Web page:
Protecting parks

2007-05-16

in Economics, The environment, The outdoors

While it is excellent to have national parks established, the difficulty with making them meaningful lies in the enforcement of rules on entry and activity within the defined territory. Even American national parks are having trouble with poachers. The problem is certain to be more acute in less affluent areas, where the impulse to protect nature is more immediately threatened by poverty. Just 14 rangers patrol the 4,200 square kilometres of the Nouabale-Ndoki national park in Congo. Technology can play a part in park management: from satellite tracking and motion sensors to networks of internet connected metal detectors looking for guns and machetes.

Ultimately, technical fixes will probably not be adequate protection in the most vulnerable areas. The reasons for this are primarily economic. There is more money to be had in exploiting the content of parks than in protecting it, and there is no incentive for local people to refrain from damaging activities and be vigilant in preventing others from doing so. As with climate change, the biggest challenge lies in creating institutional and financial structures that encourage environmentally responsible behaviour. Growing recognition of that among policy-makers and the NGO community may eventually lead to much more effective enforcement mechanisms.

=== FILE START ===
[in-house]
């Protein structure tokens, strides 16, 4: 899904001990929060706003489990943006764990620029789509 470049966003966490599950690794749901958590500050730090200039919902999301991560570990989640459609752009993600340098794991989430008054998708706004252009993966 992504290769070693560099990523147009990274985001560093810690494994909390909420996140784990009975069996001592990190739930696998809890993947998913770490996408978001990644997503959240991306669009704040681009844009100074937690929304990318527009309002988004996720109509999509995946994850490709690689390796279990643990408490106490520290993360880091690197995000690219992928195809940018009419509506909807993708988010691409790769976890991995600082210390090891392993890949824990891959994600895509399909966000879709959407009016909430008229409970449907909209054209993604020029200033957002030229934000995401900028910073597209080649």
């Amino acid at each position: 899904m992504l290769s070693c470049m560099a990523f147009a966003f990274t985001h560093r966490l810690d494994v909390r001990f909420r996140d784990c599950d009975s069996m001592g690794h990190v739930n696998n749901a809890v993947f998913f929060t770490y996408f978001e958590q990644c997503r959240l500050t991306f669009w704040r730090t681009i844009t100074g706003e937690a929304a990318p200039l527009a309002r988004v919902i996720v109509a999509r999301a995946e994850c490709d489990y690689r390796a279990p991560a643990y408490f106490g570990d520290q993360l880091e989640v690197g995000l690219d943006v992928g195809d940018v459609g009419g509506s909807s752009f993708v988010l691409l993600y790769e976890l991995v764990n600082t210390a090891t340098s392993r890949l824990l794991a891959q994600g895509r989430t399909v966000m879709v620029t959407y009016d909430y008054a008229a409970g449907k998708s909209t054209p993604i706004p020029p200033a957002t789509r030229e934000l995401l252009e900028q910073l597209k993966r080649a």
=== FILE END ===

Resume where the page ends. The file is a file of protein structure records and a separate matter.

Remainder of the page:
This article discusses the TrailGuard metal detectors in much more detail. They sound very clever, even if they are unlikely to solve any problems in and of themselves.

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{ 1 comment… read it below or add one }

Anon @ Wadh May 17, 2007 at 3:14 pm

I disagree about technology never being able to protect parks by itself. It could. Doing so would simply cost a lot more than encouraging the locals to protect it. The latter course is also a lot more ethically and politically acceptable. After all, people who live beside (or inside) parks have the most immediate connection to whatever happens there.

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